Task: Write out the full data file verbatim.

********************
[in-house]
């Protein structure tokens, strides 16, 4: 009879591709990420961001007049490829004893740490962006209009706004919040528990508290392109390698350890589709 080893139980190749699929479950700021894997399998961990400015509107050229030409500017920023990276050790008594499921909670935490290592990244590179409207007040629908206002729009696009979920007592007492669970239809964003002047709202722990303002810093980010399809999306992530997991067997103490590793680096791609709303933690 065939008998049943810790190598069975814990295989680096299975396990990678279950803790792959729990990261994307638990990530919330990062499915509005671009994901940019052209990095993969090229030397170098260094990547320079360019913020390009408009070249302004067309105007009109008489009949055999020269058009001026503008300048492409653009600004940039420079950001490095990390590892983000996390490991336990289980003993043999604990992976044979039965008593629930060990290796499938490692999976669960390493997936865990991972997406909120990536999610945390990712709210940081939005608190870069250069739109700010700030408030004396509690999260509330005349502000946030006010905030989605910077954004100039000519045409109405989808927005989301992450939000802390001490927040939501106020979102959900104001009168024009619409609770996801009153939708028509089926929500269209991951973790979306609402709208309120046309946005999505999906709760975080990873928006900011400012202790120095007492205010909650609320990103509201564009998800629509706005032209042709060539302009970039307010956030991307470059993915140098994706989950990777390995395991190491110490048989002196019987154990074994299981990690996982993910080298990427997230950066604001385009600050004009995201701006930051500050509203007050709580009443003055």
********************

[in-house]
């Protein structure tokens, strides 16, 4: 009879591709990420961001007049490829004893740490962006209009706004919040528990508290392109390698350890589709 080893139980190749699929479950700021894997399998961990400015509107050229030409500017920023990276050790008594499921909670935490290592990244590179409207007040629908206002729009696009979920007592007492669970239809964003002047709202722990303002810093980010399809999306992530997991067997103490590793680096791609709303933690 065939008998049943810790190598069975814990295989680096299975396990990678279950803790792959729990990261994307638990990530919330990062499915509005671009994901940019052209990095993969090229030397170098260094990547320079360019913020390009408009070249302004067309105007009109008489009949055999020269058009001026503008300048492409653009600004940039420079950001490095990390590892983000996390490991336990289980003993043999604990992976044979039965008593629930060990290796499938490692999976669960390493997936865990991972997406909120990536999610945390990712709210940081939005608190870069250069739109700010700030408030004396509690999260509330005349502000946030006010905030989605910077954004100039000519045409109405989808927005989301992450939000802390001490927040939501106020979102959900104001009168024009619409609770996801009153939708028509089926929500269209991951973790979306609402709208309120046309946005999505999906709760975080990873928006900011400012202790120095007492205010909650609320990103509201564009998800629509706005032209042709060539302009970039307010956030991307470059993915140098994706989950990777390995395991190491110490048989002196019987154990074994299981990690996982993910080298990427997230950066604001385009600050004009995201701006930051500050509203007050709580009443003055």